The effect of alkaline activators and sand ratio on the physico-mechanical properties of blast furnace slag based mortars

ÖMÜR T., KABAY N., Miyan N., Ozkan H., Ozkan C.

JOURNAL OF BUILDING ENGINEERING, vol.58, 2022 (SCI-Expanded) identifier identifier

  • Publication Type: Article / Article
  • Volume: 58
  • Publication Date: 2022
  • Doi Number: 10.1016/j.jobe.2022.104998
  • Journal Indexes: Science Citation Index Expanded (SCI-EXPANDED), Scopus, Compendex, INSPEC
  • Keywords: Ground granulated blast furnace slag, Sodium hydroxide, Potassium hydroxide, Drying shrinkage, Regression analysis, FLY-ASH, DRYING SHRINKAGE, HYDRATION PRODUCTS, GEOPOLYMER, STRENGTH, MICROSTRUCTURE, PERFORMANCE, BEHAVIOR, AMBIENT, TEMPERATURE
  • Yıldız Technical University Affiliated: Yes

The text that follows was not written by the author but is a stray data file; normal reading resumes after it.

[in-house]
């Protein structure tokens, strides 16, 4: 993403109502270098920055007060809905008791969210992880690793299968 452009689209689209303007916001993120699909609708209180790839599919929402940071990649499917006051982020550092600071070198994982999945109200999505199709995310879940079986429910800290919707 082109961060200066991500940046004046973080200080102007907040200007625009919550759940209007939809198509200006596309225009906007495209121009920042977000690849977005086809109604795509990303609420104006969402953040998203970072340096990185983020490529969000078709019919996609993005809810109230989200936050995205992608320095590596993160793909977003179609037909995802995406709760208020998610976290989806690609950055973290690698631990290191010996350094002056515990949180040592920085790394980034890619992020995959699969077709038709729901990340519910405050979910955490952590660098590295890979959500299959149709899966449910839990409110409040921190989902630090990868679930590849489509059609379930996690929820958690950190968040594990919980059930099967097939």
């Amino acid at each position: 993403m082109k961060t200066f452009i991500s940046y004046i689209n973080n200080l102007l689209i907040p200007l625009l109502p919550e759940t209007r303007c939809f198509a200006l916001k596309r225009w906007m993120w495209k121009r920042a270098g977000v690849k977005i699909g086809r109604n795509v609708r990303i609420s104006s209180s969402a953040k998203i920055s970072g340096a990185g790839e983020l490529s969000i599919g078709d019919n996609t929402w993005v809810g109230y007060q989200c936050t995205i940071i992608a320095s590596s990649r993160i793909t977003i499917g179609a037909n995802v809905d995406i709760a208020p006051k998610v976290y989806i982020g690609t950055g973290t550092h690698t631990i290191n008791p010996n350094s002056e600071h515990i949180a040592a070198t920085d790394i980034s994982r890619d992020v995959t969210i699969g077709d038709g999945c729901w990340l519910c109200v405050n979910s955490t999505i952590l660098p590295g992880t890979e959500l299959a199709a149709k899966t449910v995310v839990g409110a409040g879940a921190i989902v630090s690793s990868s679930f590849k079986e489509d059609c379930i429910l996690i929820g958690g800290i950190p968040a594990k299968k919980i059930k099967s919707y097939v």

Alkali activation of blast furnace slag with sodium silicate (SS) and sodium hydroxide (NaOH) or potassium hydroxide (KOH) has been extensively studied, however a comprehensive and comparative study between NaOH and KOH activated blast furnace slag without SS is limited, especially in terms of drying shrinkage. Therefore, the present study focused on the effect of using NaOH or KOH as sole alkaline activators to produce alkali-activated slag mortars (AASMs) and to comparatively evaluate their effects on the rheological properties, setting time, drying shrinkage, compressive strength and microstructural properties. Furthermore, statistical analysis was per-formed to establish relationship between selected parameters. The results showed that using KOH as the sole activator provided advantages such as enhanced fluidity and compressive strength and NaOH provided benefits such as reduced setting time, water absorption and drying shrinkage. In addition, the increase in the molarity of either alkaline solution decreased the yield stress and plastic viscosity of the paste. The X-ray diffraction analysis revealed major peaks of calcium silicate hydrate, calcium aluminosilicate hydrate, and hydrotalcite as reaction products in both NaOH and KOH activated mixes. The higher molarity of NaOH or KOH solution led to a decrease in the total porosity of the paste mixes but increased macro-pores as identified by mercury intrusion porosimetry analysis. The use of higher amount of sand reduced the permeable pore volume and the drying shrinkage of the mortar samples. The development of capillary pore volume and the drying shrinkage were well correlated irrespective of the alkaline activator types and sand ratio. Statistically significant relationships were found to predict compressive strength and drying shrinkage of AASM depending on mix design parameters and curing time.